NEA, Temasek Foundation arm students with mosquito repellents as dengue cases spike
Almost 22,000 cases have been reported so far in 2022, compared to a total of 5,258 in 2021.
SINGAPORE: The National Environment Agency (NEA) and Temasek Foundation will provide mosquito repellents to all students in pre-schools and primary and secondary schools from Thursday (Jul 28), amid a surging number of dengue cases as well as the traditional peak season for the virus.
Almost 22,000 dengue cases have been reported in 2022 so far, compared to a total of 5,258 cases reported last year, said NEA and Temasek Foundation in a joint statement on Thursday.
Senior Parliamentary Secretary for Sustainability and the Environment Baey Yam Keng urged students, parents and caregivers to "take urgent collective action in the fight against dengue" as he kicked off the distribution of 30ml repellent bottles to about 800,000 students islandwide.
Each bottle of repellant will come with an educational pamphlet.
Beneficiaries of ComCare assistance can also collect the mosquito repellents from their nearest social service office.
Schools have also taught their students how to prevent mosquito breeding. For institutions located in dengue cluster areas, parents have been strongly advised to ensure that their children have applied mosquito repellent before they leave for school, said NEA and Temasek Foundation.
"With dengue infections on the rise, we cannot remain complacent. Let’s break this cycle of transmission," said Temasek Foundation's head of community networks and partnerships Woon Saet Nyoon.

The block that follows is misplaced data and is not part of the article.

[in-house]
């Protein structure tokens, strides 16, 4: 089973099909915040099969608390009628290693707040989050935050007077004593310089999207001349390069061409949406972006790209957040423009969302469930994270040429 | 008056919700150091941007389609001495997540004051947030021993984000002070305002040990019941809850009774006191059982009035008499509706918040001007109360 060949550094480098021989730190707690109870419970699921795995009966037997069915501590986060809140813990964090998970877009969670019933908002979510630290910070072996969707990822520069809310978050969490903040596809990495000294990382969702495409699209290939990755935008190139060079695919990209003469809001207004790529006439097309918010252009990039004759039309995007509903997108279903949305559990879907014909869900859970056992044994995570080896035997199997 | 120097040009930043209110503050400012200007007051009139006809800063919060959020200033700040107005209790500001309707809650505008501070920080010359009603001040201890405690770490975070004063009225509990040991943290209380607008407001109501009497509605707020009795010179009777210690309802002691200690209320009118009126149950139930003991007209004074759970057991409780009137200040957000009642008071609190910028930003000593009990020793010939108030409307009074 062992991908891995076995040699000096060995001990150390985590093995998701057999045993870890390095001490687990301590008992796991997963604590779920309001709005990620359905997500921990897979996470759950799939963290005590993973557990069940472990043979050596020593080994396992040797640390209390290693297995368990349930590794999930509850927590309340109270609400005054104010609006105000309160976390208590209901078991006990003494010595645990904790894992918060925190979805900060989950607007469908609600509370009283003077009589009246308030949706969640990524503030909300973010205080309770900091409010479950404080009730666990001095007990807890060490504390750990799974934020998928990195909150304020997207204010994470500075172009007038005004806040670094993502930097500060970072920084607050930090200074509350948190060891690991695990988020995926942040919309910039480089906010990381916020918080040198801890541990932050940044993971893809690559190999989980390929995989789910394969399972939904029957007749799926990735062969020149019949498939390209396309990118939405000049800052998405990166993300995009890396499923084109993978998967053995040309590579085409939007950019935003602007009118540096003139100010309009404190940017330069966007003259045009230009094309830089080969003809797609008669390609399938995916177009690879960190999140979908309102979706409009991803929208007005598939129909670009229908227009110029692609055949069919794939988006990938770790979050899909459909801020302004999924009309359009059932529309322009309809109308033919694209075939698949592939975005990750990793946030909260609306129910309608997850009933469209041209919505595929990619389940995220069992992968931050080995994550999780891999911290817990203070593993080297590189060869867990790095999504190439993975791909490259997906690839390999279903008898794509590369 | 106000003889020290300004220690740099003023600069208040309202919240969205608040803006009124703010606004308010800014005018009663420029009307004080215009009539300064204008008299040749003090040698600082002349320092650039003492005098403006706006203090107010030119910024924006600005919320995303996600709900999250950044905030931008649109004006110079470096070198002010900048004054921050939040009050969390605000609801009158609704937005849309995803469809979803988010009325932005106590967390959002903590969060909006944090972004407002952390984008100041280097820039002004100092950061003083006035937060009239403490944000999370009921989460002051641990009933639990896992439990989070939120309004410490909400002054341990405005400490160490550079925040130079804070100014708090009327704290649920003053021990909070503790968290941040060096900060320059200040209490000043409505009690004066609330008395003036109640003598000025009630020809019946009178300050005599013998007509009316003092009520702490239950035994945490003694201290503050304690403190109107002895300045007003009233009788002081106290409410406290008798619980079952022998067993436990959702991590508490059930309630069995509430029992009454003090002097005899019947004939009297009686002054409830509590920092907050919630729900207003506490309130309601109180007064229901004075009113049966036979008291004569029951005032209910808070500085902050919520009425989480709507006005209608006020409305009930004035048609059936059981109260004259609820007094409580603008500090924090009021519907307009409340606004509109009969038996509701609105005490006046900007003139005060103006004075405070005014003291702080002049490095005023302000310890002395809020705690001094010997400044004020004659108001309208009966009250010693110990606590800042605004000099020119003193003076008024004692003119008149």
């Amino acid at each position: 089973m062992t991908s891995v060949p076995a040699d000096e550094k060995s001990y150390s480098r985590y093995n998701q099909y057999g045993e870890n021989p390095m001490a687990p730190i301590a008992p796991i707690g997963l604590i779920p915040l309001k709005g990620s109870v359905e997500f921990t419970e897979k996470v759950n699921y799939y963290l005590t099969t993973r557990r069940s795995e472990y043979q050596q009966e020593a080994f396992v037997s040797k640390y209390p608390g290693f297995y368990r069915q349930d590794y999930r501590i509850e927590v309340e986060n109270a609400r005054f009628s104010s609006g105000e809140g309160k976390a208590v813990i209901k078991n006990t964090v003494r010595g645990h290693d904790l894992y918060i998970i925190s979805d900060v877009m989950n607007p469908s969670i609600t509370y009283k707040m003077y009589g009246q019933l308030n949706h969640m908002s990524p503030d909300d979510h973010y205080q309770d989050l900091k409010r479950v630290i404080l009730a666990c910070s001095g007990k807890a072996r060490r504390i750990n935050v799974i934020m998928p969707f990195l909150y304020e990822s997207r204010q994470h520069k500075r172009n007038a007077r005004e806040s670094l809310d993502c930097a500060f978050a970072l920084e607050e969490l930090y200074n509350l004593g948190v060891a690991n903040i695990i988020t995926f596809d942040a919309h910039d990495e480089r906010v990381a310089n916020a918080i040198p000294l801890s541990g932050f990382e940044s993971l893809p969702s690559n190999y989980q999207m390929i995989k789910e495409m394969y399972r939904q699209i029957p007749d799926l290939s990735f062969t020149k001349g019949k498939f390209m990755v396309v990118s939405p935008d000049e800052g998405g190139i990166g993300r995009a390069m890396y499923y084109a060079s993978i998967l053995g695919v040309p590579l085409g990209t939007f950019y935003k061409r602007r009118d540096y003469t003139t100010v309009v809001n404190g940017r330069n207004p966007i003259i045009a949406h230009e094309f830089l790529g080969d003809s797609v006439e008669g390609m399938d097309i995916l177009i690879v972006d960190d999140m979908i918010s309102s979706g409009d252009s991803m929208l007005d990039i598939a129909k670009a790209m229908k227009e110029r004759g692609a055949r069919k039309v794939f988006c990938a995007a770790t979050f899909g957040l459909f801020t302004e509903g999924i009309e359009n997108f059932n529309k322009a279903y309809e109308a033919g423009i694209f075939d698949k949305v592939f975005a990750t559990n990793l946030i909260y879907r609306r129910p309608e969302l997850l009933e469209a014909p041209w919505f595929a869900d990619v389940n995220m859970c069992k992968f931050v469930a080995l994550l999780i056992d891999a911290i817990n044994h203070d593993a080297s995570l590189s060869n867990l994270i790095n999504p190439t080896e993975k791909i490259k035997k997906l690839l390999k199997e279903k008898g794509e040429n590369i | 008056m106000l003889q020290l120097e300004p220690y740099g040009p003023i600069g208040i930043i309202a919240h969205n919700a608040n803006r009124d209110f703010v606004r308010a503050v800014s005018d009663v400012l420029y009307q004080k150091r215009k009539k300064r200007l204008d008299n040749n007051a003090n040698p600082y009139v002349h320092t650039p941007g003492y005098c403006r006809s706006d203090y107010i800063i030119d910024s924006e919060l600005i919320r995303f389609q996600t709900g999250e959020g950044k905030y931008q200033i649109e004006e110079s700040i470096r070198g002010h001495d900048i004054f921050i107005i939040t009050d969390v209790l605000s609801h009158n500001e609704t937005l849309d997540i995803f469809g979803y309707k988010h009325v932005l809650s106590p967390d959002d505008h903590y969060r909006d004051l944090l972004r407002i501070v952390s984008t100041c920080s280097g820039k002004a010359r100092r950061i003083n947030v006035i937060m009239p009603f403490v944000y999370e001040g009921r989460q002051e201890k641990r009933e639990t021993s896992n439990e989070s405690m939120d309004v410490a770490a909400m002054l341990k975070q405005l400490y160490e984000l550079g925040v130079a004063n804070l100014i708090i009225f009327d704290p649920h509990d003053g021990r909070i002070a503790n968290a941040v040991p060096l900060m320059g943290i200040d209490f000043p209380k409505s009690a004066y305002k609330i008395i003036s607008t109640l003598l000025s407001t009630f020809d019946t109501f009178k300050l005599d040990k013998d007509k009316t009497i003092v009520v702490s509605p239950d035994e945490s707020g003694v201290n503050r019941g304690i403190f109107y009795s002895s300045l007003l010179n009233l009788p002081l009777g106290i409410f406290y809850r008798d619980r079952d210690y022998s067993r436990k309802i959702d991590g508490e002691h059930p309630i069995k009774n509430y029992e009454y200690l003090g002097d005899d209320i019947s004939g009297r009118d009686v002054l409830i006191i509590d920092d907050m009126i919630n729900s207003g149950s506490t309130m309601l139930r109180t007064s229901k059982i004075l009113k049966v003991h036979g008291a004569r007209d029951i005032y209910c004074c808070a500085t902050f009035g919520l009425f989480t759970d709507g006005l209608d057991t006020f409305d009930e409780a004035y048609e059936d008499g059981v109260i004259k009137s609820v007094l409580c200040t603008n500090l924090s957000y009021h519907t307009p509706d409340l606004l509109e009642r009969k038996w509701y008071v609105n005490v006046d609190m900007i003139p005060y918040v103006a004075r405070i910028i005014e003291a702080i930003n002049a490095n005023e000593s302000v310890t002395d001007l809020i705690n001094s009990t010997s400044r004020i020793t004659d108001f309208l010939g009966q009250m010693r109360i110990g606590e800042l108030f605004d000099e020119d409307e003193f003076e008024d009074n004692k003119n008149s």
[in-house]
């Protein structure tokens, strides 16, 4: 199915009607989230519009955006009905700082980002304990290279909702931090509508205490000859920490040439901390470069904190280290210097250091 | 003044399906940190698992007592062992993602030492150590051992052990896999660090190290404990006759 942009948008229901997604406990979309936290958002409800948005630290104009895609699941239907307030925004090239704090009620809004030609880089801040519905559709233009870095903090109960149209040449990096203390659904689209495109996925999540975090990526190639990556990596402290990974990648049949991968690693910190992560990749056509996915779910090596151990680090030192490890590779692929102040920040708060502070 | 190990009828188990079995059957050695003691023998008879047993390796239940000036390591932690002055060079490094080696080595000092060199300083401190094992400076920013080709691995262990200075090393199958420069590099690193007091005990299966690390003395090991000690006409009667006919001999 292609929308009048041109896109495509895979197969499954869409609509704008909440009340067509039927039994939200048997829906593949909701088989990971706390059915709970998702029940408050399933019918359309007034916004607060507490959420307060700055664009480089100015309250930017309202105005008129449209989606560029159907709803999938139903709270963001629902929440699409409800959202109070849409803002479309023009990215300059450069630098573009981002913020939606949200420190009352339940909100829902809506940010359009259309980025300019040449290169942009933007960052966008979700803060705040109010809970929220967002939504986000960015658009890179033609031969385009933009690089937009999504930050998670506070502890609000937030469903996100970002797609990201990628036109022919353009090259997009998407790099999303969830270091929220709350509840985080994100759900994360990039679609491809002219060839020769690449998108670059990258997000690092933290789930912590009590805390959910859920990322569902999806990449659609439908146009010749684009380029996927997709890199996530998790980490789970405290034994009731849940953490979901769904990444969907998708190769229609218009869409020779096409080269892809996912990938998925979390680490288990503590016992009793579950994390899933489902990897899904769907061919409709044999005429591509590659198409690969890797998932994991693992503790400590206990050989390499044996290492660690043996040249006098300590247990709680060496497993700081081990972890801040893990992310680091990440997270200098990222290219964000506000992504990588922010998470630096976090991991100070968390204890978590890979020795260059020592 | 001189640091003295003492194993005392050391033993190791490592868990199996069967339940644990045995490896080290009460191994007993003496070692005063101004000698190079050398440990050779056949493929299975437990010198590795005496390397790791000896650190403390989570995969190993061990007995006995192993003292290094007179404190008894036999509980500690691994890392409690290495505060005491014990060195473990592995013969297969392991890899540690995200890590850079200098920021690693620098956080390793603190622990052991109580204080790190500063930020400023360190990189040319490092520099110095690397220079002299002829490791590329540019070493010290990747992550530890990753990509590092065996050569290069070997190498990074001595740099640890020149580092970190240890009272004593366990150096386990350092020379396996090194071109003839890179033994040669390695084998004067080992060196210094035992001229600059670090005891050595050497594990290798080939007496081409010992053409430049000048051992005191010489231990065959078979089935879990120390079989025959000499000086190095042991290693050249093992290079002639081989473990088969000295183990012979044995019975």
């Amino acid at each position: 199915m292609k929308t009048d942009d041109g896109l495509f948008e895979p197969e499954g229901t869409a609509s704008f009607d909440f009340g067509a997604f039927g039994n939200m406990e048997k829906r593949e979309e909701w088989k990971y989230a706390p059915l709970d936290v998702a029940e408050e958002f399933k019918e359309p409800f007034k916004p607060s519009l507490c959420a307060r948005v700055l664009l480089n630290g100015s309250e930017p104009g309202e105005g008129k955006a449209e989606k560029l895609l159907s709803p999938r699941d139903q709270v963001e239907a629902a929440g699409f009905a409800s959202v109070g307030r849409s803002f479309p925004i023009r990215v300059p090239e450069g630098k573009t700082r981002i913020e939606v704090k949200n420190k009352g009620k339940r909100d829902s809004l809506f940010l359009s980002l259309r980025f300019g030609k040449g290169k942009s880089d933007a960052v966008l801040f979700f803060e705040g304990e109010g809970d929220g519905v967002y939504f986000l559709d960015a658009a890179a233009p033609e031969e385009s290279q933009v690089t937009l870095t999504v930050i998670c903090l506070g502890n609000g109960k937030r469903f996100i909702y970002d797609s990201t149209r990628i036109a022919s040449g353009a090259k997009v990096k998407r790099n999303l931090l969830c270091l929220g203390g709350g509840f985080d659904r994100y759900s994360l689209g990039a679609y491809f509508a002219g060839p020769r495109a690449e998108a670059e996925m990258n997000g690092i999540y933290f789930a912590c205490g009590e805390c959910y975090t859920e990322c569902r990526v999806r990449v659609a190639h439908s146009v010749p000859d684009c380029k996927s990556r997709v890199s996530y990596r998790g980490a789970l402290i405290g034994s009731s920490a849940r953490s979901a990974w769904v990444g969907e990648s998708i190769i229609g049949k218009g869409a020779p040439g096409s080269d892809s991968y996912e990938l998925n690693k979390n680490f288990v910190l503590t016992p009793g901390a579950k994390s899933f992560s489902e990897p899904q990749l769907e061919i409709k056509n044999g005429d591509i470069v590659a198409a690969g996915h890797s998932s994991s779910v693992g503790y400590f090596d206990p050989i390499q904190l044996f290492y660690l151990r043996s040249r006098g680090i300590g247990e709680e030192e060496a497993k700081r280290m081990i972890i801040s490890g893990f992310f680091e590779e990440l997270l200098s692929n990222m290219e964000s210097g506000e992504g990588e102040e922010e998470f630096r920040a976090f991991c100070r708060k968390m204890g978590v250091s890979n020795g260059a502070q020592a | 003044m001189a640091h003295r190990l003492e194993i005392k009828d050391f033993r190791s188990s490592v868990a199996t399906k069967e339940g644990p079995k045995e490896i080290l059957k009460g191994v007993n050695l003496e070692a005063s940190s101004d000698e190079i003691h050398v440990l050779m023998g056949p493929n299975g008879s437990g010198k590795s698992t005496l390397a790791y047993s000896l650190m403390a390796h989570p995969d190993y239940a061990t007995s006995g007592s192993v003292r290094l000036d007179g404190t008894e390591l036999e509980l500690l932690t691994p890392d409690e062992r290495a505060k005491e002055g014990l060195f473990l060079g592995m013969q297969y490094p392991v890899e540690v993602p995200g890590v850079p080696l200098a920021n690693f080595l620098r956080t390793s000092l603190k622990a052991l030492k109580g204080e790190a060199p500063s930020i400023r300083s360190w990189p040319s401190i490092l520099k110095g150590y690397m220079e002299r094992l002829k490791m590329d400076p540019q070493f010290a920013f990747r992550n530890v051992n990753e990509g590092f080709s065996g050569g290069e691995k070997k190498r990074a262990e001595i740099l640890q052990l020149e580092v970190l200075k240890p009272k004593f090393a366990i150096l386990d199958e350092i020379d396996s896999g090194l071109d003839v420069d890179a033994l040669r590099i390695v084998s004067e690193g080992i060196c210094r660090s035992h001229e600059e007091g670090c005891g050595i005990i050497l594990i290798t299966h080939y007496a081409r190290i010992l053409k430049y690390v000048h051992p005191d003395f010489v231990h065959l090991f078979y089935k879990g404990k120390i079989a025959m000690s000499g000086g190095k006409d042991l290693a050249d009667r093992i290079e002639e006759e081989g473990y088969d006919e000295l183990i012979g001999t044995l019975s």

"We can stay prepared by encouraging each other to take conscious measures like applying mosquito repellent when we are outdoors and ensuring that our homes do not provide breeding grounds for the Aedes mosquito."
NEA and Temasek Foundation noted that the risk of dengue transmission remains high with 400,000 households located in close to 300 clusters islandwide.
In June 2022, the Aedes aegypti mosquito population was also about 2 per cent larger than in the same period last year.
Last month, it was announced that specially bred male Wolbachia-Aedes mosquitoes would be released in eight more public housing locations, covering an additional 1,400 HDB blocks in July.
These male mosquitoes are infected with the Wolbachia bacteria and when they mate with urban female Aedes aegypti that do not carry Wolbachia, the resulting eggs do not hatch.
In their joint release on Thursday, NEA and Temasek Foundation encouraged members of the public to download the myENV app to alert them when a dengue cluster or high mosquito population is near their homes.
"Every individual’s action matters, and together, we can fight dengue and protect ourselves and our loved ones," they said.